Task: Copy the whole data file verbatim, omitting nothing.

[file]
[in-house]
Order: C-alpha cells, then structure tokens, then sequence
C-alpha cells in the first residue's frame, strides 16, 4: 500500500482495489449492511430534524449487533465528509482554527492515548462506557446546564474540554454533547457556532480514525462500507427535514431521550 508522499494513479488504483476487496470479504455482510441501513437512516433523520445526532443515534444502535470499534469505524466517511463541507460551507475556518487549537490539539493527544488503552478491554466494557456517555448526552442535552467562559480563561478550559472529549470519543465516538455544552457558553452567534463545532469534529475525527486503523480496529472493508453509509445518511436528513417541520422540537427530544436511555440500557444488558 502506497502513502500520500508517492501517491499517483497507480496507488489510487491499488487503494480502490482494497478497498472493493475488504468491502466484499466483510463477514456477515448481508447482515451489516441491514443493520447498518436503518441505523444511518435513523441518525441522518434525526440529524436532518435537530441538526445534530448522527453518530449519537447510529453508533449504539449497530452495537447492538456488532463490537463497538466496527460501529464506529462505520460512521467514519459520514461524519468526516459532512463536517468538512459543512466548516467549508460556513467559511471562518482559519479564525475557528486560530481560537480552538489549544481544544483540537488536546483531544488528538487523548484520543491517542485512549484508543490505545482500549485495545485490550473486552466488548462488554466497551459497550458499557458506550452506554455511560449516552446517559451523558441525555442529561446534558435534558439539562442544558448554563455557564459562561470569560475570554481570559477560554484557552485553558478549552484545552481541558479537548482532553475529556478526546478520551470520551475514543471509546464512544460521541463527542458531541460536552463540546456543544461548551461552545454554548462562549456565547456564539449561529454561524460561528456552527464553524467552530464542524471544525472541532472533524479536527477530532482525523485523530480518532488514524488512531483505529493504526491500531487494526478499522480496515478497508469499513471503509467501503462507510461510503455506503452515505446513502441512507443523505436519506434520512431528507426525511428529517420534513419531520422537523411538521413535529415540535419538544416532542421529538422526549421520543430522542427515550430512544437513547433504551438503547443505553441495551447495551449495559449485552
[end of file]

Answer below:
[in-house]
Order: C-alpha cells, then structure tokens, then sequence
C-alpha cells in the first residue's frame, strides 16, 4: 500500500482495489449492511430534524449487533465528509482554527492515548462506557446546564474540554454533547457556532480514525462500507427535514431521550 508522499494513479488504483476487496470479504455482510441501513437512516433523520445526532443515534444502535470499534469505524466517511463541507460551507475556518487549537490539539493527544488503552478491554466494557456517555448526552442535552467562559480563561478550559472529549470519543465516538455544552457558553452567534463545532469534529475525527486503523480496529472493508453509509445518511436528513417541520422540537427530544436511555440500557444488558 502506497502513502500520500508517492501517491499517483497507480496507488489510487491499488487503494480502490482494497478497498472493493475488504468491502466484499466483510463477514456477515448481508447482515451489516441491514443493520447498518436503518441505523444511518435513523441518525441522518434525526440529524436532518435537530441538526445534530448522527453518530449519537447510529453508533449504539449497530452495537447492538456488532463490537463497538466496527460501529464506529462505520460512521467514519459520514461524519468526516459532512463536517468538512459543512466548516467549508460556513467559511471562518482559519479564525475557528486560530481560537480552538489549544481544544483540537488536546483531544488528538487523548484520543491517542485512549484508543490505545482500549485495545485490550473486552466488548462488554466497551459497550458499557458506550452506554455511560449516552446517559451523558441525555442529561446534558435534558439539562442544558448554563455557564459562561470569560475570554481570559477560554484557552485553558478549552484545552481541558479537548482532553475529556478526546478520551470520551475514543471509546464512544460521541463527542458531541460536552463540546456543544461548551461552545454554548462562549456565547456564539449561529454561524460561528456552527464553524467552530464542524471544525472541532472533524479536527477530532482525523485523530480518532488514524488512531483505529493504526491500531487494526478499522480496515478497508469499513471503509467501503462507510461510503455506503452515505446513502441512507443523505436519506434520512431528507426525511428529517420534513419531520422537523411538521413535529415540535419538544416532542421529538422526549421520543430522542427515550430512544437513547433504551438503547443505553441495551447495551449495559449485552